In June of 2015, Governor Greg Abbott signed a resolution designating Jasper, Texas as the Butterfly Capital of Texas. Although the resolution was passed because of the community’s efforts to help conserve the Monarch Butterfly, which passes through Jasper as one of the three major flyways for migration in the Fall, the resolution designated Jasper as the Butterfly Capital — not the Monarch Capital — of Texas.
The Monarch is stunning, and important — it’s been designated as the State Insect of Texas. But since we are simply the Butterfly Capital, I think we should capitalize on some of the other gorgeous species that are indigenous to our Deep East Texas county.
By far the most stunning, in my opinion, is the Eastern Tiger Swallowtail, scientifically known as Papilio glaucus. Black tiger stripes on its forewings makes the common name easy to remember when you see it gathering nectar Spring through Fall, with a preference for red and pink flowers.
The Eastern Tiger Swallowtail can be seen throughout Eastern North America, and utilizes a number of host plants. Two of those hosts are very common in Jasper County — Sweetbay Magnolia (Magnolia virginiana) and Black Cherry (Prunus serotina). They lay their eggs on the leaves of these host plants, and the caterpillar eats the leaves before that magical transformation into a butterfly.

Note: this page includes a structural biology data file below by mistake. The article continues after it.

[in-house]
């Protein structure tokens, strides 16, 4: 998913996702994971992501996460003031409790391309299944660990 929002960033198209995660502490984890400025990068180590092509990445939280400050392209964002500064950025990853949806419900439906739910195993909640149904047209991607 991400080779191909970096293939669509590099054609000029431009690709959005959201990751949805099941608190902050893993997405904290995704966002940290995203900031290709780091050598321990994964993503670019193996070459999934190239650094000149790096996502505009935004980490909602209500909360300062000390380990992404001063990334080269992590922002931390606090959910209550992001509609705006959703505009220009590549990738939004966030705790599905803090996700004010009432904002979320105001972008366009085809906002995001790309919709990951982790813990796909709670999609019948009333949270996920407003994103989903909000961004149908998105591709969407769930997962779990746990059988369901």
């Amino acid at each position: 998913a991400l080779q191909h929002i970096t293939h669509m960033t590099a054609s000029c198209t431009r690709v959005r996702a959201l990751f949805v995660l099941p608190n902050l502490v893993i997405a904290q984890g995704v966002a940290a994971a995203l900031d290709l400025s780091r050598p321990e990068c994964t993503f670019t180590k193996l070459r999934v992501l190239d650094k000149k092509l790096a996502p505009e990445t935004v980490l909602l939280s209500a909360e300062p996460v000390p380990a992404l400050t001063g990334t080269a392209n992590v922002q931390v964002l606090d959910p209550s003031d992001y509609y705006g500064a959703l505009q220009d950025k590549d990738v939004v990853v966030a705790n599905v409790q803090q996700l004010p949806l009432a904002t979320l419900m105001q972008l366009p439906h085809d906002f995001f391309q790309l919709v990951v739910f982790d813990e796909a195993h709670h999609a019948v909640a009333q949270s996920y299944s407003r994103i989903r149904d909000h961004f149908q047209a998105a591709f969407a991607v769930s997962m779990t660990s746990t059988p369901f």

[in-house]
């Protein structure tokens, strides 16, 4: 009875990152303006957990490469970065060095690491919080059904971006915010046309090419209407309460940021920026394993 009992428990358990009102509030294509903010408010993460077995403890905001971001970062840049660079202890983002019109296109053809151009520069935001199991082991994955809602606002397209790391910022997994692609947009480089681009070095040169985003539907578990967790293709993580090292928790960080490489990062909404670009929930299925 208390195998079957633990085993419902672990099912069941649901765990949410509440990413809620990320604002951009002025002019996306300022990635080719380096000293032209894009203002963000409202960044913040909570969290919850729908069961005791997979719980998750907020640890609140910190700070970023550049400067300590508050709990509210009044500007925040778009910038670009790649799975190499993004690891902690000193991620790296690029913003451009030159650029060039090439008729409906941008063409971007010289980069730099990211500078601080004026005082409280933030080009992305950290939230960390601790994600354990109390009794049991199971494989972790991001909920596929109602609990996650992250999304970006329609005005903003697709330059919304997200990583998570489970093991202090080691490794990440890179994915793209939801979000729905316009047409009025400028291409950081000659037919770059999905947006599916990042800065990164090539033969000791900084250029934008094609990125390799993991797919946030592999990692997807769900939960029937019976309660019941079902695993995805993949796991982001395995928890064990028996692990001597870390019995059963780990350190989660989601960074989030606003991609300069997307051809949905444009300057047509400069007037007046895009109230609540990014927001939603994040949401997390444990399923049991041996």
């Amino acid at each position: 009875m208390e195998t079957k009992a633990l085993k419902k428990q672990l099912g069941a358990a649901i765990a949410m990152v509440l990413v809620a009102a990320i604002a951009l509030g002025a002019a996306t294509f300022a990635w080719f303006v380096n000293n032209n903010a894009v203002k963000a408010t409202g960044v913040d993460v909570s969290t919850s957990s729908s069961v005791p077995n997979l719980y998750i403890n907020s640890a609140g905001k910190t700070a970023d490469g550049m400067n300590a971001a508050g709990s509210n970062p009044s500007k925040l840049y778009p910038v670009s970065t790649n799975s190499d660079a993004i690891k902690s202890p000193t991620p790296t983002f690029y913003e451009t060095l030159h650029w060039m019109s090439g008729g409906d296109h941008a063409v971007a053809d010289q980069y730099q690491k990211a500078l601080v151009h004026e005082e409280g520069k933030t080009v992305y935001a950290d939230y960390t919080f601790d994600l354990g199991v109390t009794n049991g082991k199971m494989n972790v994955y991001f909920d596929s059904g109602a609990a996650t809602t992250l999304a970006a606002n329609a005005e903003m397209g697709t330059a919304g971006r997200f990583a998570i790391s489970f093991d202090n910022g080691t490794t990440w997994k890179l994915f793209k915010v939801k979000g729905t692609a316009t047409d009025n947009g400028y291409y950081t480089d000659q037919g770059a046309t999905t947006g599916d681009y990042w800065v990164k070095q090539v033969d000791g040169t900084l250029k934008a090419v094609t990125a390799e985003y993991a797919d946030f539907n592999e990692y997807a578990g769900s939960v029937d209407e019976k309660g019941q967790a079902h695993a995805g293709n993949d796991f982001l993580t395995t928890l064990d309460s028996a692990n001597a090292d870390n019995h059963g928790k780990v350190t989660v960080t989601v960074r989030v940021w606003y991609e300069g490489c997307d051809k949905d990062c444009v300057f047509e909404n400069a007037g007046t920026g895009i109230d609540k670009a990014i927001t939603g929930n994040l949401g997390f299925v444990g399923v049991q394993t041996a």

If you want to see more of these beautiful butterflies in East Texas, learn to recognize these common native plants and help preserve them.
The Sweetbay Magnolia produces a flower shaped like that of its cousin, the Southern Magnolia, and while it isn’t as large, I think it is just as beautiful. They are small trees, evergreen in our hardiness zone, and make nice ornamentals, with cones of red berries in the Fall.
The Black Cherry produces very inconspicuous white blooms which you will miss unless you’re really paying attention in the Spring. But it’s a beautiful tree with very distinctive and interesting bark, which I’ve heard was used by some of the oldtimers to make cough medicine. It also produces tiny cherries, which are usually consumed by birds as soon as they start to ripen.